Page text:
Koppel has described his working methods as thus: “In my process of abstract painting there are ultimately two approaches that I believe impact my work the most significantly. One is to stretch canvas and begin to paint. The other is to pin the canvas to the wall, paint and then stretch the painting.”
Using these two approaches, Koppel allows his process to play a prominant role. If the surface is stretched, he determines that the painting will exist only on the front of the canvas, a process that inclines him to end the painting before he reaches the extremities of the canvas. If the painting begins on an unstretched surface it will potentially transform with unpredictable consequences when it is ultimately put on stretchers.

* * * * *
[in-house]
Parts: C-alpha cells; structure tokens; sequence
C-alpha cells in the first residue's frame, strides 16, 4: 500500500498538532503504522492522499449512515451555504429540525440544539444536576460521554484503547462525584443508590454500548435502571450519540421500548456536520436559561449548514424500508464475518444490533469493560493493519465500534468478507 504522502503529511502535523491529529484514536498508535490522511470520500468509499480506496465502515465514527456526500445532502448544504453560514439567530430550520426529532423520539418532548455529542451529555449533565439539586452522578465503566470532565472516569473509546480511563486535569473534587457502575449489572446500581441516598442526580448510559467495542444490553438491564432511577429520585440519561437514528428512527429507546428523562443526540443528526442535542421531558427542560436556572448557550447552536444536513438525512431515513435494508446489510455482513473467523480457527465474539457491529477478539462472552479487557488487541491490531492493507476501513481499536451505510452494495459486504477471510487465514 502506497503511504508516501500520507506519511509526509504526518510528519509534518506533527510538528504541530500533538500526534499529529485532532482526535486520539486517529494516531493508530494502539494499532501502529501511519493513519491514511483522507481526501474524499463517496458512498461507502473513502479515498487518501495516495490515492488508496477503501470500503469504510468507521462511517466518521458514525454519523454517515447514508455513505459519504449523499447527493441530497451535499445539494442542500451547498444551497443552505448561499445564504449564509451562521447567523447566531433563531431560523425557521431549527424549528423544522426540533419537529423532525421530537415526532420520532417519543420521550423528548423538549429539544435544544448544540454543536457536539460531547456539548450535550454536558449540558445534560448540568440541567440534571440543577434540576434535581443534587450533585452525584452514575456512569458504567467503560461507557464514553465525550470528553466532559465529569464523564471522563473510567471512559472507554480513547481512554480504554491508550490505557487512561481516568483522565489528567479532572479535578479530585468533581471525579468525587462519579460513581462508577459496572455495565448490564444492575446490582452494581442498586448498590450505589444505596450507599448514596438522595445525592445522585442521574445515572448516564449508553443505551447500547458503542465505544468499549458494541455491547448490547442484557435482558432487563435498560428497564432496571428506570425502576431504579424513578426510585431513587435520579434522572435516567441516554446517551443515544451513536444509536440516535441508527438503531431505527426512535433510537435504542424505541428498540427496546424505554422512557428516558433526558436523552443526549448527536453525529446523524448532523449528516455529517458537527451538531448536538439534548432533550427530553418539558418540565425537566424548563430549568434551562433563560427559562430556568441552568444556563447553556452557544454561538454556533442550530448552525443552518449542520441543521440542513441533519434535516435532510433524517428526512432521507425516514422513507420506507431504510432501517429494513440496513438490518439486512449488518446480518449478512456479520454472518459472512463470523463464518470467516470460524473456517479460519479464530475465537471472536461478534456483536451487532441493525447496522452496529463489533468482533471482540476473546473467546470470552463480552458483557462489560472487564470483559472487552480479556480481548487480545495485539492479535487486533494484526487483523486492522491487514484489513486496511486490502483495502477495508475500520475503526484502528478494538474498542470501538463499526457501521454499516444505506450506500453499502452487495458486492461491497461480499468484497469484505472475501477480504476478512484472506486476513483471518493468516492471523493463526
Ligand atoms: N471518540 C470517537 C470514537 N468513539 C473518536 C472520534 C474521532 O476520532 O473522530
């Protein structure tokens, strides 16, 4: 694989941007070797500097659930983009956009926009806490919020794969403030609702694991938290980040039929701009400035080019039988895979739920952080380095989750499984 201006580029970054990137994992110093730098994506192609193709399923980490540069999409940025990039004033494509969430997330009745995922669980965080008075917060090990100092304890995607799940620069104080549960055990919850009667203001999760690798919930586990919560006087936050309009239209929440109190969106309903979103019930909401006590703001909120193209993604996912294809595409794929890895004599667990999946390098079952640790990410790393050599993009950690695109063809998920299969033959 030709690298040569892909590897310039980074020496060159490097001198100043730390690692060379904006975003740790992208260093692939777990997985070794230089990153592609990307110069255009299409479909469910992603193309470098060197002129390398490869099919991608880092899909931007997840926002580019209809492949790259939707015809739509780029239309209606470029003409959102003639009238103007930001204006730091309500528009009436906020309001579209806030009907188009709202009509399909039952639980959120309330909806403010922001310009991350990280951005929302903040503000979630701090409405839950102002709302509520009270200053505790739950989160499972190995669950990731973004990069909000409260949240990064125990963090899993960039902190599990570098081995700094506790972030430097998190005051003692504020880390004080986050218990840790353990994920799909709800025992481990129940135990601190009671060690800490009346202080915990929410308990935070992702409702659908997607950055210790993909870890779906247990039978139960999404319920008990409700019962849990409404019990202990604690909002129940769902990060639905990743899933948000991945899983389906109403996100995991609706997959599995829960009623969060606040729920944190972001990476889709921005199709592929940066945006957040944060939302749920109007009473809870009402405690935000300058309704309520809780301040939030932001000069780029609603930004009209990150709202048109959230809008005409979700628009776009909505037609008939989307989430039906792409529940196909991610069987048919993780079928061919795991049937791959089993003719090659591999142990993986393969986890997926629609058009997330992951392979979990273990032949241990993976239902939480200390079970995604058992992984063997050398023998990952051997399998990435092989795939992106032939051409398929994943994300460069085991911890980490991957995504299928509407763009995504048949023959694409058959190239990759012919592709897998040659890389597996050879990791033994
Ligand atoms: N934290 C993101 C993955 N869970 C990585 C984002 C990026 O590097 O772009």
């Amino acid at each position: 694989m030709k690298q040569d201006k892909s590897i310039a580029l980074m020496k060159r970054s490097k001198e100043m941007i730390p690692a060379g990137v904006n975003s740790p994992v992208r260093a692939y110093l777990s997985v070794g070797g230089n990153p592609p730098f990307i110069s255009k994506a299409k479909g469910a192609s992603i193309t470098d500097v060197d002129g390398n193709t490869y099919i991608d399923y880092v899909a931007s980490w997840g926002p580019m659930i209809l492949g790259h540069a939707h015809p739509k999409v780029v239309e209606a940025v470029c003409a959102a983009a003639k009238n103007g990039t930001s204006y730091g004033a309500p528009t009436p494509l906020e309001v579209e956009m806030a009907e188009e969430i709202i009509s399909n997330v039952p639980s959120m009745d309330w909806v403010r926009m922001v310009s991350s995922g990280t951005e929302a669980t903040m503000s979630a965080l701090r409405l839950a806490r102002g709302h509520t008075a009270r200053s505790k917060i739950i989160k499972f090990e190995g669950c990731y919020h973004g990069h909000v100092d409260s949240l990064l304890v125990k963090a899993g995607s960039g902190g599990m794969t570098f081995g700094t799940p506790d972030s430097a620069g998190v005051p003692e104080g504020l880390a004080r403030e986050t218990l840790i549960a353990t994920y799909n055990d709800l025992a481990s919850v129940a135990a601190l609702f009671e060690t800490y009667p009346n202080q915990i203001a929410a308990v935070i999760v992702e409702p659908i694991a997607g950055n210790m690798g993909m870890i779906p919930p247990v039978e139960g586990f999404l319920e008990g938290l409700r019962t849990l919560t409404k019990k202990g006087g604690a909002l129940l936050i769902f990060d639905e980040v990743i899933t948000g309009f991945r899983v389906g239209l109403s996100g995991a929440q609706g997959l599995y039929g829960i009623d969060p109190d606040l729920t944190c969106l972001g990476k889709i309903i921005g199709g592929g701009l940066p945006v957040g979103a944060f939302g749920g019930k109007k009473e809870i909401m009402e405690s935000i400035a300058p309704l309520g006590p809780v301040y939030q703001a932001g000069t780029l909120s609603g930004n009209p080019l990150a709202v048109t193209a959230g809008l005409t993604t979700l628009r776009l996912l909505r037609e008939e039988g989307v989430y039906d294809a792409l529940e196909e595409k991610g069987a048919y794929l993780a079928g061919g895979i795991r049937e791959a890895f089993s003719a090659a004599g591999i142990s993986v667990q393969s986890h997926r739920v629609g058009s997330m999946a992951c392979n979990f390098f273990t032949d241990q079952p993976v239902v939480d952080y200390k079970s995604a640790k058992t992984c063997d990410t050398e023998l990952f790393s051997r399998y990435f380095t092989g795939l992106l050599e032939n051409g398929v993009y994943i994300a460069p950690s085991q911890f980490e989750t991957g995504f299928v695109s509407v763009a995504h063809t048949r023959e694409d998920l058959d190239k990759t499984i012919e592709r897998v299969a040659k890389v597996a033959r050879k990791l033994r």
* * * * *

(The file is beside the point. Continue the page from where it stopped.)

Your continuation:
In the center of each painting exists a finger-painted square. This forms the abstracted image element of the otherwise methodologically driven painting. The finger marks represent a gesture that records the physical movement of the artist’s finger through wet paint, yet it lacks composition and is inevitably monochromatic. It thus forces the “image” to be discerned only by its surface, which might be understood to be the crux of Koppel’s inquiry.